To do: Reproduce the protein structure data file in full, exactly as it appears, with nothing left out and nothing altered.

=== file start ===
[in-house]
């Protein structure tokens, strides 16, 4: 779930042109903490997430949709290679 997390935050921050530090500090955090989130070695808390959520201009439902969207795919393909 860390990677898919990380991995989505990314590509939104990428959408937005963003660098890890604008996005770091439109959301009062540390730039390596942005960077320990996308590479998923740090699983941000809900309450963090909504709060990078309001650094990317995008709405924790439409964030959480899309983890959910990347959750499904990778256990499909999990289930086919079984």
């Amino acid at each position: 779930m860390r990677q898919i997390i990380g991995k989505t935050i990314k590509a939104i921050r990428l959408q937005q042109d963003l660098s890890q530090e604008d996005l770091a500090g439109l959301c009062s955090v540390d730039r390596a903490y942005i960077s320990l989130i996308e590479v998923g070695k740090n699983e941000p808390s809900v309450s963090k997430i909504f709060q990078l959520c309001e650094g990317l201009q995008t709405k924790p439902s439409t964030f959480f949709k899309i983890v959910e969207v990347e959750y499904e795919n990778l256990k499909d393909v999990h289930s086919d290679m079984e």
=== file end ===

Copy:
[in-house]
């Protein structure tokens, strides 16, 4: 779930042109903490997430949709290679 997390935050921050530090500090955090989130070695808390959520201009439902969207795919393909 860390990677898919990380991995989505990314590509939104990428959408937005963003660098890890604008996005770091439109959301009062540390730039390596942005960077320990996308590479998923740090699983941000809900309450963090909504709060990078309001650094990317995008709405924790439409964030959480899309983890959910990347959750499904990778256990499909999990289930086919079984």
């Amino acid at each position: 779930m860390r990677q898919i997390i990380g991995k989505t935050i990314k590509a939104i921050r990428l959408q937005q042109d963003l660098s890890q530090e604008d996005l770091a500090g439109l959301c009062s955090v540390d730039r390596a903490y942005i960077s320990l989130i996308e590479v998923g070695k740090n699983e941000p808390s809900v309450s963090k997430i909504f709060q990078l959520c309001e650094g990317l201009q995008t709405k924790p439902s439409t964030f959480f949709k899309i983890v959910e969207v990347e959750y499904e795919n990778l256990k499909d393909v999990h289930s086919d290679m079984e």